It will be a challenge, but one I believe I can meet, through research and gender professionals support.
I would appreciate support and finances to see this product get off the ground, bear fruit and sow seed into the hearts of our nation.
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South London Campaign for Young People
I propose that we begin a South London campaign to coincide with the American presidential election, which for the first time will have a black person nominated for the presidency of the United States.
It is a good opportunity for the UK media and population to ask itself what are we doing about something similar happening in this country.
The entire British media will undoubtedly be covering such a momentous campaign for two solid months starting today until November 4th, the day of the American election. I believe we should take this opportunity to focus attentions in South London about what democratic opportunities are being given to our own minorities -- ethnic or social.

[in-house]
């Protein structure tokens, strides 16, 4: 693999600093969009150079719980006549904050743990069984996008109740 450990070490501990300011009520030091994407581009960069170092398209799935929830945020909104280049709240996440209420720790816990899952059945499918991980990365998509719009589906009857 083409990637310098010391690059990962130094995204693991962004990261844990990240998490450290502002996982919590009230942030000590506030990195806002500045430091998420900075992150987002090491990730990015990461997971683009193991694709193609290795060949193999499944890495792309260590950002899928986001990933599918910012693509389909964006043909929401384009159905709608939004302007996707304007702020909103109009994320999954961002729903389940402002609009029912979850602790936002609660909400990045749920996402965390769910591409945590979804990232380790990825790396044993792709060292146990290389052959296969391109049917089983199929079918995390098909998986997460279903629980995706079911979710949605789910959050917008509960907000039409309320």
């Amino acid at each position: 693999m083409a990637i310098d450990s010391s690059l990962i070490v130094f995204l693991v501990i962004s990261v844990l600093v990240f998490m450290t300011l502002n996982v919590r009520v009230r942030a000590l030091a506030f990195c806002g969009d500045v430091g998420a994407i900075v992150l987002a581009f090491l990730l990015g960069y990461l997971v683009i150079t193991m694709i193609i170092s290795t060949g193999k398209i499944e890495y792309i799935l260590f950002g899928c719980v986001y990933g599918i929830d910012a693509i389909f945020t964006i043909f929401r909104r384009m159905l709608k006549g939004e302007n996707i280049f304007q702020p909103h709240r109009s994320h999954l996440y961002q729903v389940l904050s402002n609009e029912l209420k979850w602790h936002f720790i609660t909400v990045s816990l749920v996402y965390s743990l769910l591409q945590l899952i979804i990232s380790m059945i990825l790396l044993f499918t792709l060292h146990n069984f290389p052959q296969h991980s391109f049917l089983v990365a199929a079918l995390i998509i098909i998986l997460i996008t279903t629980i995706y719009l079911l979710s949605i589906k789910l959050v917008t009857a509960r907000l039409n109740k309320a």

Looking at the subject from our South London perspective, the general impression of the media (which is to say also the rest of the population since everybody follows media reports) is that our schools nowadays are principally focusing in keeping students out of the influence of gangs.
For example, the talk about metal detectors at school entrances and booklets informing parents how to spot gang behaviour in their children. This is enormously counterproductive and perpetuates the wrong impression. But nothing is being put in place to counter that impression.
For example, I have had two students in local state schools which have achieved good results. And so did other students which now have gone to universities around the country.
But the perception that South London students are easily tempted to become gang members is creating a vicious circle out of which many future students will find it difficult to come out of. The reality is that good results from those students are mismanaged by the perceptions and preconceptions of the general population. This includes businesses, employers, political parties, etc.
For this reason I propose a campaign in South London to highlight an ambition that in 10 years time the election for the government of the UK should be fielding a person from an ethnic minority or at least a student from a state school.